That’s the main thing I’ve learned working as a reporter and political observer in Washington: No one can carry out complicated plans. All parties and groups are fractious and bumbling. But everyone always thinks everyone else is efficiently and ruthlessly carrying out complicated plans. Partisans are very good at recognizing disarray and incompetence on their side of the aisle, but they tend to think the other side is intimidatingly capable and unburdened by scruples or normal human vulnerabilities. And there’s so much press interest in Svengali political consultants like Karl Rove or David Plouffe, all of whom get built up in the press as infallible tacticians, that the place just looks a lot more sophisticated than it really is.
That’s the topic of this week’s Philly Post column.
By the way, I made an error, which I caught right before submission, and fixed. But if I hadn’t fixed it, it might have led to the following correction:
An earlier version of this column stated that radio host Mark Levin, after Michelle Obama’s Oscar appearance Sunday, compared the First Lady to Eva Peron. In fact, Levin’s Michelle-as-Eva quote was from several months before the Oscars, and was in reference to the First Lady’s proposed school lunch standards.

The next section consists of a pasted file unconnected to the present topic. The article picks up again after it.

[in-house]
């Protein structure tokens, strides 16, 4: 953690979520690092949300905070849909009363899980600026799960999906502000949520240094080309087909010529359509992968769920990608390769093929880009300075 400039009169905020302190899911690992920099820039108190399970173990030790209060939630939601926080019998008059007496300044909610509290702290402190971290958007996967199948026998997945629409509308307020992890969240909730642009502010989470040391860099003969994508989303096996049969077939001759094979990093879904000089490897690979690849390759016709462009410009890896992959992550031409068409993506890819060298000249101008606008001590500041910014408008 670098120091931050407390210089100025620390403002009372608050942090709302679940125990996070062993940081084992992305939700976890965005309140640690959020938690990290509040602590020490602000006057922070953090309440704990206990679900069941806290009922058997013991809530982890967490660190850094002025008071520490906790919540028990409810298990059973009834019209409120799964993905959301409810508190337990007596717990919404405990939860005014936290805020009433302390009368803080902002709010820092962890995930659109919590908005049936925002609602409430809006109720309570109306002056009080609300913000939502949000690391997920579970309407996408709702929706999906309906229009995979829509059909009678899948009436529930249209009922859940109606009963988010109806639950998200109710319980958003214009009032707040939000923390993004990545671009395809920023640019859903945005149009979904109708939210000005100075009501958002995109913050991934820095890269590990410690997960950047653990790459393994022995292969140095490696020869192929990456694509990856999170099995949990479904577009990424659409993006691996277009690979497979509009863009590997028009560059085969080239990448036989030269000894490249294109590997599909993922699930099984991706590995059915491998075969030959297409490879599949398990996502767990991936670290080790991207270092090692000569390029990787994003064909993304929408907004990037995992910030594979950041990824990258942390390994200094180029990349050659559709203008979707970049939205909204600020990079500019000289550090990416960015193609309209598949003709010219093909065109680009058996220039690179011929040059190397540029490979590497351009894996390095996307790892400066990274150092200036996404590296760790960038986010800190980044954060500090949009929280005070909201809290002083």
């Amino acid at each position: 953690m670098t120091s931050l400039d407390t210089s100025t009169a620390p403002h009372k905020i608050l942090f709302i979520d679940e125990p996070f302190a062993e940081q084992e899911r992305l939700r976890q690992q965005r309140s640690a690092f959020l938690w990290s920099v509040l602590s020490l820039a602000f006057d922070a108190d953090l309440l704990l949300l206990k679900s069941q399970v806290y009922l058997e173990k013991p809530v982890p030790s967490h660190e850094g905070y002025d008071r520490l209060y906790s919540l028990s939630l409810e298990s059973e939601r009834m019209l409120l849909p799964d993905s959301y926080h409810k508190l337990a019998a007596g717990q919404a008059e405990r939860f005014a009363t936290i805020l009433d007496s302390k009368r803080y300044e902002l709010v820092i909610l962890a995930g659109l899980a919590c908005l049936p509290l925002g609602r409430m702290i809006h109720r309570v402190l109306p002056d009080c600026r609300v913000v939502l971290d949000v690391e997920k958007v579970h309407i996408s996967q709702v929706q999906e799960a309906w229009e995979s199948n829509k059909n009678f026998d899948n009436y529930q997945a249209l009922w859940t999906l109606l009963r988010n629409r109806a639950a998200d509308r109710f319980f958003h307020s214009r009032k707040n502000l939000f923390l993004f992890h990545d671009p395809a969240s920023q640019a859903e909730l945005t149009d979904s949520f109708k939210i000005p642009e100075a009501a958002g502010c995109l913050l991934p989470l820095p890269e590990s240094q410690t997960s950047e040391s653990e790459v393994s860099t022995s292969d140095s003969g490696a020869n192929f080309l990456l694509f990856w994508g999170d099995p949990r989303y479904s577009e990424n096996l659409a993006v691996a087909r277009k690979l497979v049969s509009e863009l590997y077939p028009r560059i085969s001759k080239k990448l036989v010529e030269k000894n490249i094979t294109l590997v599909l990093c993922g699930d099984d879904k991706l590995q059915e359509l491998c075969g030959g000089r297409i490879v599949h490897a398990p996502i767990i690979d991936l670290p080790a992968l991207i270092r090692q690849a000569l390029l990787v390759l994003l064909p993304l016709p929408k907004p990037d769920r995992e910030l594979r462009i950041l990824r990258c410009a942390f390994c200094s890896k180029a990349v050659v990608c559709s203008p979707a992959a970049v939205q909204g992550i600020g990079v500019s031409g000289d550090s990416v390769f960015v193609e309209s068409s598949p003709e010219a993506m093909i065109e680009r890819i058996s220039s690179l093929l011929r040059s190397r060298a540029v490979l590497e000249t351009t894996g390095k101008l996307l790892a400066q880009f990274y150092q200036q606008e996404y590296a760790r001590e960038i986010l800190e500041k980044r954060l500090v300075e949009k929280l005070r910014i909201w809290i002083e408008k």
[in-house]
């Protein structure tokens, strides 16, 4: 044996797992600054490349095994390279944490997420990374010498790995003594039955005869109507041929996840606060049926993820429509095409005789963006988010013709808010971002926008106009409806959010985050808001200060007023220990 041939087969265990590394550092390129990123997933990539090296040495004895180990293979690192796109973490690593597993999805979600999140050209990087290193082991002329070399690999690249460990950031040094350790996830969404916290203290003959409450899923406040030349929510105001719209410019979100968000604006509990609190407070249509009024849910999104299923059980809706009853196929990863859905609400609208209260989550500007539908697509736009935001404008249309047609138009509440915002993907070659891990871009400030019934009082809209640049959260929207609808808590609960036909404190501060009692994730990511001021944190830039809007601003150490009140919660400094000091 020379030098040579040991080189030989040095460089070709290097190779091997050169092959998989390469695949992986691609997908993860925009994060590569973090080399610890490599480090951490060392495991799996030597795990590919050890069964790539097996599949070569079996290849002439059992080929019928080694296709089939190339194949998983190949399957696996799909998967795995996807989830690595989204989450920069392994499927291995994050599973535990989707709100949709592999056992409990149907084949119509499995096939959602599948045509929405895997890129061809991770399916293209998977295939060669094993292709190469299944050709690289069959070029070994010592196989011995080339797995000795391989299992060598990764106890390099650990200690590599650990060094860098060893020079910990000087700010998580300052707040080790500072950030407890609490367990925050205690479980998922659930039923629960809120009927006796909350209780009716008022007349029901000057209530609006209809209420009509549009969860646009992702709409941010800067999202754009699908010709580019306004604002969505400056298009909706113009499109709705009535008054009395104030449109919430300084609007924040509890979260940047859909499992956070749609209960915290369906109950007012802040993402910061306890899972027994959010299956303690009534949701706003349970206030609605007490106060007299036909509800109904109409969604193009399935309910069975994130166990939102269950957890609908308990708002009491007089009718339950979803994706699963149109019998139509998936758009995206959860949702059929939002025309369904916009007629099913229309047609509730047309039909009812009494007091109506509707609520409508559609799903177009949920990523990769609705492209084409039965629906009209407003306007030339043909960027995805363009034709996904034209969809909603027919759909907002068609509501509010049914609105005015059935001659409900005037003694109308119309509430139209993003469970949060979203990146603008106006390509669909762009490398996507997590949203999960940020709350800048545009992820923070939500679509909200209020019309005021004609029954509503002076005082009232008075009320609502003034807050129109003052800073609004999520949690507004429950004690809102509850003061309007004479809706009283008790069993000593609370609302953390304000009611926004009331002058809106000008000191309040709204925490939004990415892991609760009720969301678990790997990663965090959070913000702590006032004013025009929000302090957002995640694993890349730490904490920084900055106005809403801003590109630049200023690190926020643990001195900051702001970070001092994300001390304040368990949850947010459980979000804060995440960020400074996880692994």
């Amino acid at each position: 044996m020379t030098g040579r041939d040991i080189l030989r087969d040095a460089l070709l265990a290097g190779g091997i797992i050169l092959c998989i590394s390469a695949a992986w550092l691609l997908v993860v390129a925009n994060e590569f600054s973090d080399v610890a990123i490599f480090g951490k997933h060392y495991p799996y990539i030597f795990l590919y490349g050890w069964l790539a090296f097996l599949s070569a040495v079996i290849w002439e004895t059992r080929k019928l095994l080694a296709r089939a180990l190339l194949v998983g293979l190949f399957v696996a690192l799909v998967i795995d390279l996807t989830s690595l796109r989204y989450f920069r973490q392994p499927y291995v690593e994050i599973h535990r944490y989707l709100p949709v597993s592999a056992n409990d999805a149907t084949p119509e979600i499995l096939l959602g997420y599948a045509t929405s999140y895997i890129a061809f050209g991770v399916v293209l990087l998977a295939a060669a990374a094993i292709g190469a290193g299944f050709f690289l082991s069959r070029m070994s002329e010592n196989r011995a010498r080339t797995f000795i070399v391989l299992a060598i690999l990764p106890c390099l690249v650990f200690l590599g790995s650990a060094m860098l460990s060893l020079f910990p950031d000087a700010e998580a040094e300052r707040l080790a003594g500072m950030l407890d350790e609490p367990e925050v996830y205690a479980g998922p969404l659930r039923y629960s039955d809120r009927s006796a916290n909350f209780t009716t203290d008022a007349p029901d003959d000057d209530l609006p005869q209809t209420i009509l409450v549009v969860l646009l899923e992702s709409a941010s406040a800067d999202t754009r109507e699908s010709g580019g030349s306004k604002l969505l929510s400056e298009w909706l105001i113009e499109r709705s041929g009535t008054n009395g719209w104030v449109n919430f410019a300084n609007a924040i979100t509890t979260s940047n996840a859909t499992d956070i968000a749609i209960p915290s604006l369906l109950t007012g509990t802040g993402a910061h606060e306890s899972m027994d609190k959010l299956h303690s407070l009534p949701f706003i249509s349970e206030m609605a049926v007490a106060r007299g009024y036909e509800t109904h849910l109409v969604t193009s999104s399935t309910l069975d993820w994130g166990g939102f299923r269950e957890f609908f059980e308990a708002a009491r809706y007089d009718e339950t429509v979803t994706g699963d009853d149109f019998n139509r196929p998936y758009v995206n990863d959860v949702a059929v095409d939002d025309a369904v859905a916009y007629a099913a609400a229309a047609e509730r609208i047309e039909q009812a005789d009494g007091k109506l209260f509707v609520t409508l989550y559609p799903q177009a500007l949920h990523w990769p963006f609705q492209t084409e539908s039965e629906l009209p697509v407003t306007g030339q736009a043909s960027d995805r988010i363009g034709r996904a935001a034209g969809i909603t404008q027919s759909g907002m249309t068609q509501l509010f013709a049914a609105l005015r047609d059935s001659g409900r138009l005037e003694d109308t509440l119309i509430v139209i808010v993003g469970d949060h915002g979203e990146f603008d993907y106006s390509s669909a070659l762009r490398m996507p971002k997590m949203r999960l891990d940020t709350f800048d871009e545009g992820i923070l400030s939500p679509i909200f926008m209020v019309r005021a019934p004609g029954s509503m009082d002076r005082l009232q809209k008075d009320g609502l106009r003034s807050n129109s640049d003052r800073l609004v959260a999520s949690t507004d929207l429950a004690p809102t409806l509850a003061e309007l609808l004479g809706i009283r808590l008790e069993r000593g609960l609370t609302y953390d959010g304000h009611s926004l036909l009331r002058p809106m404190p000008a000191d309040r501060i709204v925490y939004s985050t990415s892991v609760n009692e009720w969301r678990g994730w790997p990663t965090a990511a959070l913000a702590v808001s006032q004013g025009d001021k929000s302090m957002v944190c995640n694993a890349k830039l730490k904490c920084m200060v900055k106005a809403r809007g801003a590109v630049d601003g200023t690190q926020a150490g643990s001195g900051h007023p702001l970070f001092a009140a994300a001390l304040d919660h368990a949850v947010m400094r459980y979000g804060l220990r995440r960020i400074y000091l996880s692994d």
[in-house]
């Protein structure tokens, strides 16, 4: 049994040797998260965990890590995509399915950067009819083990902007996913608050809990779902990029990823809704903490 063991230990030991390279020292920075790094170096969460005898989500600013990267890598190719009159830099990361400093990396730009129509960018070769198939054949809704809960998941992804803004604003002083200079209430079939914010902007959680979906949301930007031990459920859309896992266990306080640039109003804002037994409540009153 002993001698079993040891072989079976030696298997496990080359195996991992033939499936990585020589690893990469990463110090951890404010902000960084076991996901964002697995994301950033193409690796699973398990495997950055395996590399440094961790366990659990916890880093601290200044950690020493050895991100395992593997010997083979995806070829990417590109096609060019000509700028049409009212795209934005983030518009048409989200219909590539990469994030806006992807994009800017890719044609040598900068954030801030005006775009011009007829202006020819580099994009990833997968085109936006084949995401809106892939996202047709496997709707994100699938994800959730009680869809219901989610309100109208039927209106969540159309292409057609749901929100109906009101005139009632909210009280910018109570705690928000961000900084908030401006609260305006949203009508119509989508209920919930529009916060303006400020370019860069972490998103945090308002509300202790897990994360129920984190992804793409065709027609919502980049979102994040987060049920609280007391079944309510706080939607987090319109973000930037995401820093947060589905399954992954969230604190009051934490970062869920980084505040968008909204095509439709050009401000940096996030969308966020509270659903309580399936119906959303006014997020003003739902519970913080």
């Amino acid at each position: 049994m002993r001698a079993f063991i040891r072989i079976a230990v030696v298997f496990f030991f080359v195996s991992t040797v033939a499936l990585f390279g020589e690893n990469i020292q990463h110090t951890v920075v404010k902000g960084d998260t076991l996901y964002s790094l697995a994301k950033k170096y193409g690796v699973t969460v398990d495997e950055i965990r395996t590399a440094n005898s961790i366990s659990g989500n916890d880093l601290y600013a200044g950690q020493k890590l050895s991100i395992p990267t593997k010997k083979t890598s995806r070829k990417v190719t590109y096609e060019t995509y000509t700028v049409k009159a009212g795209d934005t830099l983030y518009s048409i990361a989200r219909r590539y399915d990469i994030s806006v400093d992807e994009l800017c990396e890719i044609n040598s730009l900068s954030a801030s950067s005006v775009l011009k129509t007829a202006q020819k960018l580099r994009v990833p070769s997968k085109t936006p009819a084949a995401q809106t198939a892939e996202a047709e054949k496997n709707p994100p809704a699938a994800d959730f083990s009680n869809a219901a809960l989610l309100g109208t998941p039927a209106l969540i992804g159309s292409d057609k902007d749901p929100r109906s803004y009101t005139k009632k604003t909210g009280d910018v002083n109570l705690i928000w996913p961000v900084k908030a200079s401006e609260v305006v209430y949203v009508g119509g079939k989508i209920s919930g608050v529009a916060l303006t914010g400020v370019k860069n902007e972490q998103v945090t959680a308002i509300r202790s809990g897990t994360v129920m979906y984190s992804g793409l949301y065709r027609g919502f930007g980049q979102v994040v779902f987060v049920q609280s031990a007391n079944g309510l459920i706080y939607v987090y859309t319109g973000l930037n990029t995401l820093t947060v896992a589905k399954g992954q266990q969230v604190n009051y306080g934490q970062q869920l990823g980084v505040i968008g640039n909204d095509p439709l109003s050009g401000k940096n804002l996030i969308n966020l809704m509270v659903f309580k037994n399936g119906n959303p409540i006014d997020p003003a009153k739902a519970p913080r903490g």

In this week’s Philly Post column, I look at the Oscar Pistorious case and why the media just doesn’t understand much about steroids.
I have two new pieces on EntertainmentTell the last two days- a review of the new “A Good Day to Die Hard,” and a story about that weird lawsuit involving Chubby Checker and a “penis-measuring app.”
I mean, come on.
A pro-tip for news consumers: If you see a news story, and the word “Breitbart” is anywhere in the URL, it’s probably based partially or entirely on a lie.
This week saw a Minnesota high school hockey moment that I wouldn’t normally associate with Minnesota Nice:
Farmington, Minn., High School senior goalie Austin Krause purposely scored a goal for into his own net, then showed his middle finger in the direction of the coaching staff and gave a salute before leaving the ice in the third period Tuesday night in Farmington.
I think this is the one thing we’ve never seen in sports: A full-on, pro wrestling-style heel turn, in which a player actually turns on his own team mid-game and helps the other team, to a chorus of boos. Sure, players have shown weak effort or quit. But we’ve somehow never seen a guy actually turn heel on his teammates. Until now.
Three new columns/essays this week:
– At Philly Post, I wrote about the Eagles, their decision to raise ticket prices and why unpopular as it is, people will pay the new prices. Come of the column and stay for the new picture.
– And at EntertainmentTell, I look at the arrival of Dish’s Hopper with Sling, and at a plot line shared by Girls and The Mindy Project.